I rant from time-to-time about the use of secondary (or tertiary) orality to written forms of online communication because they represent misunderstandings of Walter Ong’s scholarship. This is not to say that there aren’t oral-like qualities to written online discourse any more than there are oral-like qualities to many kinds of written discourse. (See, for instance, Ong’s use of the term “residual orality.) At its basic level, the error is in trying to define written discourse as oral. While Ong’s “residual orality” works as a term because it refers directly to the carry over of oral features within written texts, he is (mostly) referring to features within written texts that are different from the oral features people find within online written texts.

Lance Strate, in his essay, “On the Binding Biases of Time,” (( ETC:  A Review of General Semantics 67.4 (2010): 360-388 )) gets at the heart of this. While Ong saw a reemphasis on oral communication with the rise of radio and television, Strate notes, Ong referred to it as “secondary orality” because it was not the orality of primary oral cultures. Likewise, Strate continues, while McLuhan argued electronic media were retrieving acoustic space and retribalizing us, these were not returns to the way things had been but new practices and new forms of existence (381). What I like most from this section of the essay, which is really an essay on the concept of time as an intersection of general semantics and media ecology, is the following passage:

We have found a new kind of interactivity made possible by computer-mediated communication, social networking, and social media, and this does seem to provide us with a form of communication that resembles orality in certain respects. But are a series of updates and comments on Facebook, MySapce, and Twitter the equivalent of oral dialogue? Does blogging take the place of epic poetry and public address? Can online groups and bulletin boards replace communities where individuals must cooperate out of necessity, in response to the requirements of material reality? Does the ephemeral nature of electronic communications, with Web sites and people’s profiles vanishing overnight, provide us with the continuity that we so desperately need? (381)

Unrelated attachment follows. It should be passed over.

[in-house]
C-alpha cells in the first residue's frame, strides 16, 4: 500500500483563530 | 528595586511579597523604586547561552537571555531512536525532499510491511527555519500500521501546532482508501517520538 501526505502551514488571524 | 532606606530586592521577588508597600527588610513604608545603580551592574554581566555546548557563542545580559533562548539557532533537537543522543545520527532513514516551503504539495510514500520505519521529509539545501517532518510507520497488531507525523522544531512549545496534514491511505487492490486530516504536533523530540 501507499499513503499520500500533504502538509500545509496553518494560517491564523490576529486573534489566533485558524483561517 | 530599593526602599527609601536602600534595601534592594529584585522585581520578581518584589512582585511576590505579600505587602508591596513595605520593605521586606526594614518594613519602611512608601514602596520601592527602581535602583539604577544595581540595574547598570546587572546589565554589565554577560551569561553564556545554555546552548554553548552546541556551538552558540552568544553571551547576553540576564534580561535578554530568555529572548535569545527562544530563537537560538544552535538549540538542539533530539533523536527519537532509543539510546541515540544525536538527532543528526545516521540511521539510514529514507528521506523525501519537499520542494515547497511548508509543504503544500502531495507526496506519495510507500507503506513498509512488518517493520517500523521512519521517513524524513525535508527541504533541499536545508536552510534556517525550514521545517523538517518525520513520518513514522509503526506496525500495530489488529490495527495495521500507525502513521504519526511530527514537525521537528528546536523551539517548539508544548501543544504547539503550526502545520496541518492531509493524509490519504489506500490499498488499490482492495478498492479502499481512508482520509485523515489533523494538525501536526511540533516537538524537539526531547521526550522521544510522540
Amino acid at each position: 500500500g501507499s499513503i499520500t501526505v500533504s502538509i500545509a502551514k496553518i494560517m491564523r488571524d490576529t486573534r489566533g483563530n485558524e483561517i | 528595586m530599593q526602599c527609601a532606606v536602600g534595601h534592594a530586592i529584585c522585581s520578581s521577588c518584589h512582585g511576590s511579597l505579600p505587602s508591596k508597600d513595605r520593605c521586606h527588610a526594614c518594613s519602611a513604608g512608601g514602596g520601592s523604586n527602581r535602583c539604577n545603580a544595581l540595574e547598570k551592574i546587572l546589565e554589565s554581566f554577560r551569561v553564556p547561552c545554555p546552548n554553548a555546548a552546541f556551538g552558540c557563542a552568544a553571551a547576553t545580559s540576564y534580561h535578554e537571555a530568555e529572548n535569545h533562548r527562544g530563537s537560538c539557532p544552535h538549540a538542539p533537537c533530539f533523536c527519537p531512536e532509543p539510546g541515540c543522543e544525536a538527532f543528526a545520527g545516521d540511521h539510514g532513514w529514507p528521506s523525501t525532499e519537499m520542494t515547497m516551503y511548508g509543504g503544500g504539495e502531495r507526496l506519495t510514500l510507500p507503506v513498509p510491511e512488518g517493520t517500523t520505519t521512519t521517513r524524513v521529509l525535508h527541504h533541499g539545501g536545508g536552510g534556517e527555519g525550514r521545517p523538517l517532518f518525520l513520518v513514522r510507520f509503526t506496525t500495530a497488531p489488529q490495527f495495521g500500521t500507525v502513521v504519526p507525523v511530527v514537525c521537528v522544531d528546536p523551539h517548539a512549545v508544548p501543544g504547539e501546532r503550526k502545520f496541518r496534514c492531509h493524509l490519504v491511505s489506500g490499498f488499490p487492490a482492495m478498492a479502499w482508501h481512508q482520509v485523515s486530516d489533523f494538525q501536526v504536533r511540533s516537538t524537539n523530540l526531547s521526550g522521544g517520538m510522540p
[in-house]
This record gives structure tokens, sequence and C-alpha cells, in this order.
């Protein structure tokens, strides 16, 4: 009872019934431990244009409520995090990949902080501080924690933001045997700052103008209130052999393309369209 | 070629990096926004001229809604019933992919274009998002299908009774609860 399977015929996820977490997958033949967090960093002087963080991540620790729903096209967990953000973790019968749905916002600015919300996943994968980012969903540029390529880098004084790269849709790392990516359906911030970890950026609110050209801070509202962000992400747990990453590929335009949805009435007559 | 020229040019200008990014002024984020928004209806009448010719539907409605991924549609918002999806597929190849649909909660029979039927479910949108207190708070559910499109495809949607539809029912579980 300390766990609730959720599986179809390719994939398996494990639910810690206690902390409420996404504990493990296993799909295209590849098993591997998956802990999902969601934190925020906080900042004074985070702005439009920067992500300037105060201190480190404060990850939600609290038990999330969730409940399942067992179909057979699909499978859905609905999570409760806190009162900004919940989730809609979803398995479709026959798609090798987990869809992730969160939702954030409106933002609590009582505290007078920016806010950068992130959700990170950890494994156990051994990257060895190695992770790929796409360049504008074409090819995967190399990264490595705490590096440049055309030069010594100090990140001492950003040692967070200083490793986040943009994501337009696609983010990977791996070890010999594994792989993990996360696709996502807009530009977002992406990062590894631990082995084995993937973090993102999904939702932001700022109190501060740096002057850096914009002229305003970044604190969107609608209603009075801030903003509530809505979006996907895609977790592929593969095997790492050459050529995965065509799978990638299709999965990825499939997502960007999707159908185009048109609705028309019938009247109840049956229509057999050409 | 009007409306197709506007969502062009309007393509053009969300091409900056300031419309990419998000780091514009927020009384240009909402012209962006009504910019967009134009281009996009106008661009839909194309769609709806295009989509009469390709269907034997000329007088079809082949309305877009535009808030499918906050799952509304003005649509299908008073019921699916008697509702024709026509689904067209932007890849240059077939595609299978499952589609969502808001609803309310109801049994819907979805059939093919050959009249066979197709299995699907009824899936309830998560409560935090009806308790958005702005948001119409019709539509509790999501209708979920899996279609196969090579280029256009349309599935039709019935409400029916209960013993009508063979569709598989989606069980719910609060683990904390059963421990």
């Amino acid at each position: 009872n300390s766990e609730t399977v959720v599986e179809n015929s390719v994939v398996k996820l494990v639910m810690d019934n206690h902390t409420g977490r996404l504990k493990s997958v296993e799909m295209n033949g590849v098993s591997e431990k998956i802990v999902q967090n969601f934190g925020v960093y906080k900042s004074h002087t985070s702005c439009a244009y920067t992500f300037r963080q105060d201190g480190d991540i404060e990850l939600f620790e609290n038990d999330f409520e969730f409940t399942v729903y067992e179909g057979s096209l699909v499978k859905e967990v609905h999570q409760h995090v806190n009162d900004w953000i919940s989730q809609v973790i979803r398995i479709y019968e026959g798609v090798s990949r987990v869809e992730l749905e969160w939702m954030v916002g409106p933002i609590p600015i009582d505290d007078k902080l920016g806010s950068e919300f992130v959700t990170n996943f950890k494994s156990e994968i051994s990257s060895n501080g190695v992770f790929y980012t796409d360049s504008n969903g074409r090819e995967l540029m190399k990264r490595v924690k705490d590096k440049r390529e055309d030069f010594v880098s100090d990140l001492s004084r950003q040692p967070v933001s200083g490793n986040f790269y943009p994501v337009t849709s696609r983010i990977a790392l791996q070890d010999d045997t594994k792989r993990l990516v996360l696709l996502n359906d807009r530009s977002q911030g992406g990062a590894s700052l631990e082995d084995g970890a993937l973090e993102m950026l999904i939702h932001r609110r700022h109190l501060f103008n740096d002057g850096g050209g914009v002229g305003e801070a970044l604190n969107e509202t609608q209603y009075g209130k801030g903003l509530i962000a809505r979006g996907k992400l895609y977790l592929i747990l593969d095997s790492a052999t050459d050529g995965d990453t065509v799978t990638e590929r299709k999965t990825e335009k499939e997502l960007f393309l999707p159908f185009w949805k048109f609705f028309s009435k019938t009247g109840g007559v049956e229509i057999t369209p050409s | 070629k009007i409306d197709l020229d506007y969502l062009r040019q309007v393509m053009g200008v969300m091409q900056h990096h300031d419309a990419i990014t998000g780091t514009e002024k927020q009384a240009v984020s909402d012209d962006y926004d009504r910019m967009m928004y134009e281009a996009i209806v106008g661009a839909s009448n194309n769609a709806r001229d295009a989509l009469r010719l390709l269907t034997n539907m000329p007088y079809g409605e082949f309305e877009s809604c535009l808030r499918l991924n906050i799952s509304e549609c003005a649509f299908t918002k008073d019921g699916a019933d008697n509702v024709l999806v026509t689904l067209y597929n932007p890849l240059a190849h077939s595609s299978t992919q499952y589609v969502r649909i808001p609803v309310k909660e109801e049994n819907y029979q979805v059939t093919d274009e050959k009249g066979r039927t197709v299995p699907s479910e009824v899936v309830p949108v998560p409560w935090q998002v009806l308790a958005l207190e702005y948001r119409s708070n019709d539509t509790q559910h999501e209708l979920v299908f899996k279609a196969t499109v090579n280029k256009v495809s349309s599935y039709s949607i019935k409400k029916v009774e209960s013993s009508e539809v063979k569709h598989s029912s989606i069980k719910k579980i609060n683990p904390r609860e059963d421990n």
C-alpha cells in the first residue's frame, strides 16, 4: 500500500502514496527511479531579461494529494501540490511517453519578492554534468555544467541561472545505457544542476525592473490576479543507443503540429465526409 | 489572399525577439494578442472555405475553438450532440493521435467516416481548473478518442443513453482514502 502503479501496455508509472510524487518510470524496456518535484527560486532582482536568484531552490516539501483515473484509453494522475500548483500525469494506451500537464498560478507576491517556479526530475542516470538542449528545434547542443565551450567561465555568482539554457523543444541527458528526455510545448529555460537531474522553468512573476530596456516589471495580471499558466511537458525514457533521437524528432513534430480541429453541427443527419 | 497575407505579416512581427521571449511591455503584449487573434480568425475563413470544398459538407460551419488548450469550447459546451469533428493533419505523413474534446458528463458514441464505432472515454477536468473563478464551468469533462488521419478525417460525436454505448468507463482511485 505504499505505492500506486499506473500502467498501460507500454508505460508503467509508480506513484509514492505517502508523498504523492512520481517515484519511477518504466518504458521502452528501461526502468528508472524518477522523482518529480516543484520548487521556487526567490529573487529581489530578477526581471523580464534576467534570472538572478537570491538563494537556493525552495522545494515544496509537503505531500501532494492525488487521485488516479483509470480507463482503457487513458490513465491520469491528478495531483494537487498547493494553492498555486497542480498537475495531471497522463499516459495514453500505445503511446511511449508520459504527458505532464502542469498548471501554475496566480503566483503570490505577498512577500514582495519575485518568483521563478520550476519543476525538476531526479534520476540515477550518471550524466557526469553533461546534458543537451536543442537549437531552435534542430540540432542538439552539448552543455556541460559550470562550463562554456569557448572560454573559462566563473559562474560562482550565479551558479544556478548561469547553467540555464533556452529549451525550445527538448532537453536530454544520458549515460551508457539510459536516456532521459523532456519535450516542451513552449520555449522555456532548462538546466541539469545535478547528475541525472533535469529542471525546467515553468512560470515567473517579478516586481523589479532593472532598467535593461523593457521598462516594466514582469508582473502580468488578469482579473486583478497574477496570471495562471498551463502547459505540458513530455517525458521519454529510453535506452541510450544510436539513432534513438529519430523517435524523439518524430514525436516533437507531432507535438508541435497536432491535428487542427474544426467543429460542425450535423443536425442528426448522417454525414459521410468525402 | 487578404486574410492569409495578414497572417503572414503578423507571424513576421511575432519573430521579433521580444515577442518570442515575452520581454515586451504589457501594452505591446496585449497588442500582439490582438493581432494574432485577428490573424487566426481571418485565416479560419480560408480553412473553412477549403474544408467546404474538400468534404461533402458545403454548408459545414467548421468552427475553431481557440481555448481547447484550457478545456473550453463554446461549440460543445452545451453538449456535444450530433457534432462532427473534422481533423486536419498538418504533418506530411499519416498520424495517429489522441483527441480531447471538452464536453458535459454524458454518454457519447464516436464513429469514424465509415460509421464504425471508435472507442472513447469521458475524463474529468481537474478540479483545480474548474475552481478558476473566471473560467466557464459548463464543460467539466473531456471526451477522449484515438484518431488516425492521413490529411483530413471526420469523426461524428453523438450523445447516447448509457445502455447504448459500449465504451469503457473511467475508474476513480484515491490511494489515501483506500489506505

Rooting his questions in social use and practice, the answers to each is so clearly no, and that is the point. Just because two things have similarities does not mean that they have equivalency let alone that they are one and the same. And that, again, is before we set aside the fundamental issue that orality is rooted in acoustic space, that it is oral/aural, and that literacy is rooted in visual space, that it is visual and tactile. And just as important as the issues of medium and sensory perception is the issue of social use and practice. Fundamental to orality-literacy studies and media ecology is the notion that communication technologies exist within social frameworks. They help shape, and their uses are shaped by, the cultures in which they exist.